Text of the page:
Vale Elementary School Principal Theresa Meiwald scans an arriving student's forehead to take her temperature before she is allowed into the building. (Liliana Frankel/Entereprise)
VALE – Drop off of students at Vale Elementary School on Tuesday felt almost like any other first day of school, with excited teachers welcoming children back by name, parents reluctantly letting go of clutched hands, and students bustling with nervous energy.
But for this first full day of class after 10 months of Covid-related interruptions, there was no August sun, only street lamps to cut through the early-morning darkness.
School staff stood stationed at different points around the school’s perimeter, scanning student’s foreheads for a temperature check as they filtered in.
It was the first day in over 300 days that buses transported students to school for a full day, according to a post on Vale Elementary's Facebook page.
The return of Vale students – 820 are enrolled districtwide – to a full day of class followed about four months of optional limited in-person instruction, during which they attended class for only two hours a day. Prior to that, the district was fully virtual.
Students whose families weren’t comfortable returning to school were given the opportunity to enroll in the Oregon Trail Learning Academy, an online alternative instructional model. The district reported 39 students are currently enrolled.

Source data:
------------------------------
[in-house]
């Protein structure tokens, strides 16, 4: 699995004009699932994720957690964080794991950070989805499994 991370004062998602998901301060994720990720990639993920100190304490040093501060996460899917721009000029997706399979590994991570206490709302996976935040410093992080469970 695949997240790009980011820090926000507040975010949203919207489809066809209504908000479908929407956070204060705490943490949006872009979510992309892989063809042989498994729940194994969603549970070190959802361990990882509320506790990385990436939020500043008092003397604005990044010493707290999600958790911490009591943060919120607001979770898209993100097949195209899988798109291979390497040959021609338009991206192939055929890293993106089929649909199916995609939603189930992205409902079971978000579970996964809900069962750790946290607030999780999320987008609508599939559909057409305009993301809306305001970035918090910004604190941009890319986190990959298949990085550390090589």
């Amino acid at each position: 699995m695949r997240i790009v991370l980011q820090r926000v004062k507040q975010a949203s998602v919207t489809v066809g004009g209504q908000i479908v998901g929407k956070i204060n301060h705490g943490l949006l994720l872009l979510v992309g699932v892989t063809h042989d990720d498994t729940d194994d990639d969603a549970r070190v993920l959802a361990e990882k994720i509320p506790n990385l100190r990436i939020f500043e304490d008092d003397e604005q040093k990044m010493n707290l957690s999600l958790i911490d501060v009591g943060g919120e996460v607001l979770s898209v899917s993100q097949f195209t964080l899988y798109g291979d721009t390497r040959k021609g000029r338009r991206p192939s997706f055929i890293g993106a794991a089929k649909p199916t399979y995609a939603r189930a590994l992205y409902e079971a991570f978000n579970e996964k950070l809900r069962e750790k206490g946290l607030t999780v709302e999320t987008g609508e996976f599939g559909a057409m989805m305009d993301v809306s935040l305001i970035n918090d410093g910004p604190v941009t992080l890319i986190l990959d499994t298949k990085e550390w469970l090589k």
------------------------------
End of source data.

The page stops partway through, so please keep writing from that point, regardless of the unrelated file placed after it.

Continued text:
“Personally I’m super excited to return to school as it brings back the opportunity for kids to have motivation and gives a safe place for kids who need it,” said Vicente Arteaga, Vale High School class president. “Lots of us seniors kind of lost hope for a regular year and while it isn’t the year we anticipated, we have to make the best out of it.”
Among the measures being implemented to ensure students’ safety during the pandemic are cohorting and block scheduling, which limit high school students to two classes a day with no more than 20 classmates.
“Here in the high school the biggest challenge might be only having two classes,” said Arteaga. “That’s a long time for us to remain in a classroom and kids might check out.”
Normally, high school students have eight periods in a day.
Becky Hawkins, fifth grade teacher at Vale Elementary, shared Arteaga’s concern about students’ concentration.
“I think kids will need a few more breaks,” she said. “They will need lots of review and practice as we move forward with the curriculum.”
Still, she said, “I am not nervous at all. I am just so happy to allow kids an opportunity for a more normal and effective education and to provide them more social interaction with their peers.”
News tip? Contact reporter Liliana Frankel at email@example.com or 267-981-5577.
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